Pakistan, US renew resolve to counter ISIL

Following a meeting at the White House, Pakistani PM Sharif reiterates Pakistan’s firm resolve to not allow any 'ISIL footprint in Pakistan'

Pakistan, US renew resolve to counter ISIL

World Bulletin / News Desk

Pakistan and the U.S. have expressed the resolve to continue working together to counter emerging threats such as ISIL in South Asia.

According to a joint statement released from the White House Thursday, Sharif and Obama made the resolve after holding wide-ranging discussions on Thursday, including counterterrorism and defense cooperation.

Having met at the White House, both leaders renewed their common resolve to promote peace and stability throughout the region and to counter all forms of extremism and terrorism, according to the written statement. 

"Highlighting the quickly evolving extremist landscape from the Sahel to South Asia, the president and prime minister noted with satisfaction that the U.S. and Pakistan are working closely to counter emerging terrorist groups such as the ISIL in South Asia," it said.

Sharif reiterated Pakistan’s firm resolve not to allow any "ISIL footprint in Pakistan".

Besides, Obama and Sharif have also expressed their commitment to advance the Afghan owned and led peace and reconciliation process between the Afghan government and the Afghan Taliban.

The president commended Pakistan for hosting and facilitating the first public talks between the Afghan government and the Taliban in July 2015. He also highlighted the opportunity presented by Pakistan’s willingness to facilitate a reconciliation process that would help end insurgent violence in Afghanistan.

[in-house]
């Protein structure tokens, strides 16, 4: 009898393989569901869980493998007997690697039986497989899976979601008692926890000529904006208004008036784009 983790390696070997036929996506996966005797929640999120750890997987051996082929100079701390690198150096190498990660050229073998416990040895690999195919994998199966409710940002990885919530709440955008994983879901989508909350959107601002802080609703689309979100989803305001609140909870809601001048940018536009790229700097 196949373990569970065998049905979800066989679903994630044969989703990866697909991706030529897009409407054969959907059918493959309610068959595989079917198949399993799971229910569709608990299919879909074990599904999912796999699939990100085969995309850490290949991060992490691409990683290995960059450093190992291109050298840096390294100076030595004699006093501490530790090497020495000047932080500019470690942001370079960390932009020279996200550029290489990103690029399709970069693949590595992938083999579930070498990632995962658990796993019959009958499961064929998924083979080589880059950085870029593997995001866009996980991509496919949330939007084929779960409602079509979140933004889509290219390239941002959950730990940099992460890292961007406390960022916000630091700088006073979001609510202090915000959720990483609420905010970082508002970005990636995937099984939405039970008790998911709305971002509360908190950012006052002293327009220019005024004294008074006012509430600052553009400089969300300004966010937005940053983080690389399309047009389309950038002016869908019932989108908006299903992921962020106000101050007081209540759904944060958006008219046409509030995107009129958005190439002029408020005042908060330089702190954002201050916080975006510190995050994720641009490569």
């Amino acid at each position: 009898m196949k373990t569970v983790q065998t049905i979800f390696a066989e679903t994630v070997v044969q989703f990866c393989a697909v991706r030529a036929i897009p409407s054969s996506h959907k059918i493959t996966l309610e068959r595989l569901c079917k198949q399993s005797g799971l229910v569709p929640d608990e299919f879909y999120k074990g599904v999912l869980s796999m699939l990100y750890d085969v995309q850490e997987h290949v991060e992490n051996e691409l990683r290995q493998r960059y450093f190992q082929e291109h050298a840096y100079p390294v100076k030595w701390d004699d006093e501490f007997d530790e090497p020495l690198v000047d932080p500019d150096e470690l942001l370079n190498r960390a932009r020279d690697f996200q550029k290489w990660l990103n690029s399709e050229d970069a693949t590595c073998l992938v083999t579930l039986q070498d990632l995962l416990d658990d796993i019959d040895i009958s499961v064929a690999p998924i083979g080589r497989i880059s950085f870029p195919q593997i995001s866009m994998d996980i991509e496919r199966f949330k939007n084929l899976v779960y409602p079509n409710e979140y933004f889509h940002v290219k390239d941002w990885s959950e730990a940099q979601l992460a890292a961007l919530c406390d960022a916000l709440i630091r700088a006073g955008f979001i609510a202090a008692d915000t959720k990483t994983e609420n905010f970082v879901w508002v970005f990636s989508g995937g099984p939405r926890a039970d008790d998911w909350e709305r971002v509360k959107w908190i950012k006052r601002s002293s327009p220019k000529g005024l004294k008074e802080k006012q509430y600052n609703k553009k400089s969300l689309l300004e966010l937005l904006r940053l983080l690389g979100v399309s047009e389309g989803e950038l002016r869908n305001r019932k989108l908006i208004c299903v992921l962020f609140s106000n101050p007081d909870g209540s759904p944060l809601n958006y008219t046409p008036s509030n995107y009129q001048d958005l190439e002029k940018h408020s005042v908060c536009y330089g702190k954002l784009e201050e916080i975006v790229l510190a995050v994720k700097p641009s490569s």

In turn, Sharif thanked the U.S. for its support in bolstering Pakistan’s counter-terrorism capacity.

Both leaders called on Taliban leaders to enter into direct talks with Kabul and work toward a sustainable peace settlement. 

Obama also expressed "appreciation for Pakistan’s ongoing support to degrade and ultimately defeat al‑Qaeda and its affiliates".

Obama and Sharif also highlighted that improvement in Pakistan-India bilateral relations would greatly enhance prospects for lasting peace and stability in the region.

"The leaders emphasized the importance of a sustained and resilient dialogue process between the two neighbors aimed at resolving all outstanding territorial and other disputes, including Kashmir, through peaceful means and working together to address mutual concerns of India and Pakistan regarding terrorism," the statement said.

Sharif's second visit to Washington since his election in 2013 came days after Obama announced to keep 9,800 U.S. troops in Afghanistan beyond 2016 after the Afghan city of Kunduz was captured by Taliban fighters last month.

Pakistan has long been dependent on the U.S. in terms of its military and financial needs. In recent years, however, Islamabad has drastically shifted its focus to longtime ally China and former enemy Russia.

In July, Islamabad signed a $46 billion "Pak-China Economic Corridor" agreement with Beijing. And last week, it inked a $2 billion agreement with Russia for the construction of a 1,000-kilometer pipeline linking southern Karachi city to northeastern Lahore city.

In September, Islamabad also signed a defense deal with Moscow for the procurement of a number of MI-17 helicopters.  

Last Mod: 23 Ekim 2015, 09:10
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